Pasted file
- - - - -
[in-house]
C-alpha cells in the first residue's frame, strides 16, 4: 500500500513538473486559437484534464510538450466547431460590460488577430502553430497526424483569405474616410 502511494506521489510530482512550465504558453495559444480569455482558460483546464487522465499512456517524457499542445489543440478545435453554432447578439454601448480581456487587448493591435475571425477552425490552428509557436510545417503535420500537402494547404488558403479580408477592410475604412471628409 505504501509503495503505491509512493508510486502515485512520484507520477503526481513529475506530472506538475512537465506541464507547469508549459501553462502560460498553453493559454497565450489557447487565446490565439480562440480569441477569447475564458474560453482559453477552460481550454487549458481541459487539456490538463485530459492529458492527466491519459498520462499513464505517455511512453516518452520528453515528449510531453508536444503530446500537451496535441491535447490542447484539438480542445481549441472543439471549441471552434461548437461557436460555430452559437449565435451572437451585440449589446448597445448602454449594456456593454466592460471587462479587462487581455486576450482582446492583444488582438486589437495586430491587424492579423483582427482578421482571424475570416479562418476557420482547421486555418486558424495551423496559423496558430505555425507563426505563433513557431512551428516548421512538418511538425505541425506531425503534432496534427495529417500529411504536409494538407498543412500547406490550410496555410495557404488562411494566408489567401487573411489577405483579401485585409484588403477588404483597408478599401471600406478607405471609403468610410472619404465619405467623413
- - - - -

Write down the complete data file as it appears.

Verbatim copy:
[in-house]
C-alpha cells in the first residue's frame, strides 16, 4: 500500500513538473486559437484534464510538450466547431460590460488577430502553430497526424483569405474616410 502511494506521489510530482512550465504558453495559444480569455482558460483546464487522465499512456517524457499542445489543440478545435453554432447578439454601448480581456487587448493591435475571425477552425490552428509557436510545417503535420500537402494547404488558403479580408477592410475604412471628409 505504501509503495503505491509512493508510486502515485512520484507520477503526481513529475506530472506538475512537465506541464507547469508549459501553462502560460498553453493559454497565450489557447487565446490565439480562440480569441477569447475564458474560453482559453477552460481550454487549458481541459487539456490538463485530459492529458492527466491519459498520462499513464505517455511512453516518452520528453515528449510531453508536444503530446500537451496535441491535447490542447484539438480542445481549441472543439471549441471552434461548437461557436460555430452559437449565435451572437451585440449589446448597445448602454449594456456593454466592460471587462479587462487581455486576450482582446492583444488582438486589437495586430491587424492579423483582427482578421482571424475570416479562418476557420482547421486555418486558424495551423496559423496558430505555425507563426505563433513557431512551428516548421512538418511538425505541425506531425503534432496534427495529417500529411504536409494538407498543412500547406490550410496555410495557404488562411494566408489567401487573411489577405483579401485585409484588403477588404483597408478599401471600406478607405471609403468610410472619404465619405467623413